Look at John Tortorella, they all said a year ago. Look at the daggers in his eyes and hear the passion in his profanities.
This was an accusation disguised as an observation when Columbus beat Tampa Bay in the playoffs last year. The inference was Lightning coach Jon Cooper was too composed. Too low-key. Too cerebral. And, as the narrative goes, his fancy-pants team was abused by Tortorella’s less-talented but inspired troops in four consecutive games.
Look at Jon Cooper today, I say. Look at how nothing has changed, except the way everyone else is talking about him.
And now imagine his reflection in Lord Stanley’s Cup.
Amazing, isn’t it? Same coach, same man, same job. Except now the rest of the world is starting to understand what everyone in Tampa Bay’s locker room has been saying for years. For that matter, in locker rooms in Syracuse, Norfolk, Green Bay, St. Louis, Texarkana and smallish towns in Michigan before that.
You think Cooper’s demeanor played a role in last year’s postseason flameout?
Then don’t you also have to give Cooper credit for this year’s extended run?
“There was never any thought of making changes last year,” Lightning owner Jeff Vinik said. “I think Coop has done a tremendous job in creating and getting us to the exact mentality we need to win a Stanley Cup. I’m very proud of him.”
Maybe it’s because, after all these years, he’s still something of an outsider. A Wall Street guy who became an attorney and then earned his first paycheck in hockey by coaching a high school team in Lansing, Mich., when a local judge asked him to take over his son’s team.
That was 20 years ago. Dallas coach Rick Bowness had already been a head coach in Winnipeg, Boston, Ottawa and New York by that time.
“Those kids would absolutely skate through a wall for him. They adored him,” said retired district court Judge Thomas Brennan Jr., who played on a rec league team with Cooper, steered court-appointed clients his way and orchestrated his hiring by Lansing Catholic High.
“He had a cockiness about him, but it was never offensive. It wasn’t arrogance. It was a swagger that you were attracted to. It was infectious with the players. He gave a bunch of high school players, who were total losers before he came along, that swagger. They went 3-17 the year before, and then Coop takes them to the (state) quarterfinals the next year.”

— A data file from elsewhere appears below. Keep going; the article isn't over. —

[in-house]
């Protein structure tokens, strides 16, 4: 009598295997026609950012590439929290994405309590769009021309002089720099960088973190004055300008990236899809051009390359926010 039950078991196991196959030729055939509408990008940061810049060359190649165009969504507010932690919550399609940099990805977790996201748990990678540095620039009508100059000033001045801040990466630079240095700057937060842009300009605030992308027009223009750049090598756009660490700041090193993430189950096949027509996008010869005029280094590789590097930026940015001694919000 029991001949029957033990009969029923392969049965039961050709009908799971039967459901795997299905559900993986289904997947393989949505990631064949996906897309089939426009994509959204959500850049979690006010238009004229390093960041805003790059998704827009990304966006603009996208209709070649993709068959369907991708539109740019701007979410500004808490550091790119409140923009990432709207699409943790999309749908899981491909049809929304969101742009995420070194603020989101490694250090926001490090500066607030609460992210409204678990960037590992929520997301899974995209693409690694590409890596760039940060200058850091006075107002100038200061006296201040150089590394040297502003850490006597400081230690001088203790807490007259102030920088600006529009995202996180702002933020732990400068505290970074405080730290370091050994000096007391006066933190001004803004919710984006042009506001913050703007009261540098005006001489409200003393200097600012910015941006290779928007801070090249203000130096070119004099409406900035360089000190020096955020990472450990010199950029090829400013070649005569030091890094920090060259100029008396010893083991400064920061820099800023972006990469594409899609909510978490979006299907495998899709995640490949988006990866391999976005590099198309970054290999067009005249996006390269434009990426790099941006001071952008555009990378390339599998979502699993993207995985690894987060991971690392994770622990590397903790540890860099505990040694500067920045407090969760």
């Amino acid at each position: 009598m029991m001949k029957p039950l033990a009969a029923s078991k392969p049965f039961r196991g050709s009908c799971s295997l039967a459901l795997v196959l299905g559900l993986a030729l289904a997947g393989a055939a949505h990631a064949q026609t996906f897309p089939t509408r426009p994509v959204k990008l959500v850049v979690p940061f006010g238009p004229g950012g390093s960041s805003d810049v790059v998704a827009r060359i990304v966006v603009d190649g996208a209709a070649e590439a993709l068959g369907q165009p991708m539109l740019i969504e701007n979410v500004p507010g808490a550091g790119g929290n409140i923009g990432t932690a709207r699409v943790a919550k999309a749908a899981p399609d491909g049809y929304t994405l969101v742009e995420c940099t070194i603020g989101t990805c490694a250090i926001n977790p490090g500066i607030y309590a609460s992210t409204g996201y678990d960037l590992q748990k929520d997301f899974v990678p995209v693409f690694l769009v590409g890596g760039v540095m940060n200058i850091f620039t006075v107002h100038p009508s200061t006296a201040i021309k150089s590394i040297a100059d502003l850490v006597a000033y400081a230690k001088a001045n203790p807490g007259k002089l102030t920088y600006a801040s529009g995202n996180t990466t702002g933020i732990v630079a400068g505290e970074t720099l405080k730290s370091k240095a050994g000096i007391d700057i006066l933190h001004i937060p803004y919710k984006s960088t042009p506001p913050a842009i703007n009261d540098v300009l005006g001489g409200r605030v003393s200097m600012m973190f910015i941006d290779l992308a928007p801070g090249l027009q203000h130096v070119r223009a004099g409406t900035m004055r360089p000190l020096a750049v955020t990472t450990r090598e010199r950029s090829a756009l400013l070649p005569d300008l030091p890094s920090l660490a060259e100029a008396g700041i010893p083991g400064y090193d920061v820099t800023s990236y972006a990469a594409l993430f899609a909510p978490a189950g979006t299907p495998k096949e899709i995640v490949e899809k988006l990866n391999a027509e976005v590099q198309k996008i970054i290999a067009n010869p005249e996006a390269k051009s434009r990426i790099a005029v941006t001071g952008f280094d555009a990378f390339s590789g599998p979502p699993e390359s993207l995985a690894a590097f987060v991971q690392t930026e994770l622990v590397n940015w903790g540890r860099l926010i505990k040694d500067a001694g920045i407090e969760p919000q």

This is the part of the story that’s too attractive to ignore. It’s essentially the story of a walk-on coach reaching the NHL. But too many times, the details get ignored. The dues paid, the lessons learned and the wins along the way. And those wins never stopped coming.
Before he started chasing the Stanley Cup in Tampa Bay, Cooper had his fingerprints on the Silver Cup, the Robertson Cup, the Clark Cup and the Calder Cup. Maybe those names mean nothing to you, but they represent championships at any level of hockey you can imagine.
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Cooper, 53, moved from job to job and league to league for 14 years but was never once fired. Everywhere he went, he left a trail of victories and admirers in his wake.
“Everybody talks about his charisma and personality, and there’s no doubt they’re off the charts,” said Green Bay Gamblers president Brendan Bruss, who hired Cooper in 2008. "But what really struck me was that I never heard somebody so clearly define how to build a winning team. He wouldn’t just get the best player he could find and try to get that player to fit in a role. He knew what the roles had to be and if he didn’t think somebody would play that role, then he wouldn’t chase them.
“It sounds easy, but when you’re building a team you can sometimes get enamored with players for different reasons. And Jon is only enamored with winning.”
To be sure, Cooper has been fortunate to land in Tampa Bay. His owner is committed, and his general managers (Steve Yzerman and Julien BriseBois) have been stellar. He’s also had a roster full of stars in their prime.
But his track record of winning is not coincidence, and it’s not changed at all in the NHL.
His career winning percentage (total points divided by the maximum amount possible) is .645. Among coaches with at least 500 games on their resume, that’s the second-highest winning percentage in NHL history. Only the legendary Scotty Bowman is ahead of Cooper at .657.
He’s won titles everywhere he’s been, and his Lightning teams have reached the NHL’s final four in four of his first seven seasons.
So, yes, take a look at Jon Cooper again today.
Tell me what you see.
John Romano can reached be reached at email@example.com. Follow @romano_tbtimes.